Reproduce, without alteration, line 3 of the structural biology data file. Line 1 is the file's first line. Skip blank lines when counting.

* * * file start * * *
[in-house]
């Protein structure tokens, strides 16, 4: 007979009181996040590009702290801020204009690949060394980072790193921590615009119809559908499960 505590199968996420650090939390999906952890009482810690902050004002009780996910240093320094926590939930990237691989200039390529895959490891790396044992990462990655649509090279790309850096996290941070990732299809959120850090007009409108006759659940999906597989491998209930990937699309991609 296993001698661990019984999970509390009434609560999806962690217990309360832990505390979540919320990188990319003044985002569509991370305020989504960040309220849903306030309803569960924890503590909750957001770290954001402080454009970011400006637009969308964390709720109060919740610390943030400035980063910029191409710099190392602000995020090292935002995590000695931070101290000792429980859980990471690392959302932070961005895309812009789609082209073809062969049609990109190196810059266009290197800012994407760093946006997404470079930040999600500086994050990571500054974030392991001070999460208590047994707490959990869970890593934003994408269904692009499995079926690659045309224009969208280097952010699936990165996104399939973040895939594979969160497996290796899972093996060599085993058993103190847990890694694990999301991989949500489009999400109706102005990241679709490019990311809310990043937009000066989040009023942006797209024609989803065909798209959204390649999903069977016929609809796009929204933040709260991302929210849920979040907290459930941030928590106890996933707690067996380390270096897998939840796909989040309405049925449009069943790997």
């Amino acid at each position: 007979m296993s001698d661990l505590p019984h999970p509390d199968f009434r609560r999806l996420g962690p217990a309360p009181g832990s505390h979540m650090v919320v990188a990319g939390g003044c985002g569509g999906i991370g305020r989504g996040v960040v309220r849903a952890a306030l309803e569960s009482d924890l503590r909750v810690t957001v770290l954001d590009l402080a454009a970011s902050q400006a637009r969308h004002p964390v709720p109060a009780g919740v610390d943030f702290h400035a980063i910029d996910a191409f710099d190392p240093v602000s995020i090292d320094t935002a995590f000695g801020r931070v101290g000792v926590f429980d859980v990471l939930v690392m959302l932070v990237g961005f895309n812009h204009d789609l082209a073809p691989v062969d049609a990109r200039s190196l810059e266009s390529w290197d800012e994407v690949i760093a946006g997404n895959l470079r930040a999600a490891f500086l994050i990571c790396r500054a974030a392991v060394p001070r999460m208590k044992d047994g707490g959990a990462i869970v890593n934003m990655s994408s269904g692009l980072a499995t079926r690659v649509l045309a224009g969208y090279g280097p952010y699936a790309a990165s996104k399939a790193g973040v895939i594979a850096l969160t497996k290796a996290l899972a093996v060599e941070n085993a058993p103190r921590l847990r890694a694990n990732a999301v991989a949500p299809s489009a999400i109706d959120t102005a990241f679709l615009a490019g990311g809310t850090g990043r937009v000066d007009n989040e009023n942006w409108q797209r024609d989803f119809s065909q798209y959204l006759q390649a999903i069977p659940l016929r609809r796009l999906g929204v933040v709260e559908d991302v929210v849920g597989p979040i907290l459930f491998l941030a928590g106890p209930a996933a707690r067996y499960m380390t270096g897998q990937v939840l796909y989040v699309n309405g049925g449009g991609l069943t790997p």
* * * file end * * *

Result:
């Amino acid at each position: 007979m296993s001698d661990l505590p019984h999970p509390d199968f009434r609560r999806l996420g962690p217990a309360p009181g832990s505390h979540m650090v919320v990188a990319g939390g003044c985002g569509g999906i991370g305020r989504g996040v960040v309220r849903a952890a306030l309803e569960s009482d924890l503590r909750v810690t957001v770290l954001d590009l402080a454009a970011s902050q400006a637009r969308h004002p964390v709720p109060a009780g919740v610390d943030f702290h400035a980063i910029d996910a191409f710099d190392p240093v602000s995020i090292d320094t935002a995590f000695g801020r931070v101290g000792v926590f429980d859980v990471l939930v690392m959302l932070v990237g961005f895309n812009h204009d789609l082209a073809p691989v062969d049609a990109r200039s190196l810059e266009s390529w290197d800012e994407v690949i760093a946006g997404n895959l470079r930040a999600a490891f500086l994050i990571c790396r500054a974030a392991v060394p001070r999460m208590k044992d047994g707490g959990a990462i869970v890593n934003m990655s994408s269904g692009l980072a499995t079926r690659v649509l045309a224009g969208y090279g280097p952010y699936a790309a990165s996104k399939a790193g973040v895939i594979a850096l969160t497996k290796a996290l899972a093996v060599e941070n085993a058993p103190r921590l847990r890694a694990n990732a999301v991989a949500p299809s489009a999400i109706d959120t102005a990241f679709l615009a490019g990311g809310t850090g990043r937009v000066d007009n989040e009023n942006w409108q797209r024609d989803f119809s065909q798209y959204l006759q390649a999903i069977p659940l016929r609809r796009l999906g929204v933040v709260e559908d991302v929210v849920g597989p979040i907290l459930f491998l941030a928590g106890p209930a996933a707690r067996y499960m380390t270096g897998q990937v939840l796909y989040v699309n309405g049925g449009g991609l069943t790997p």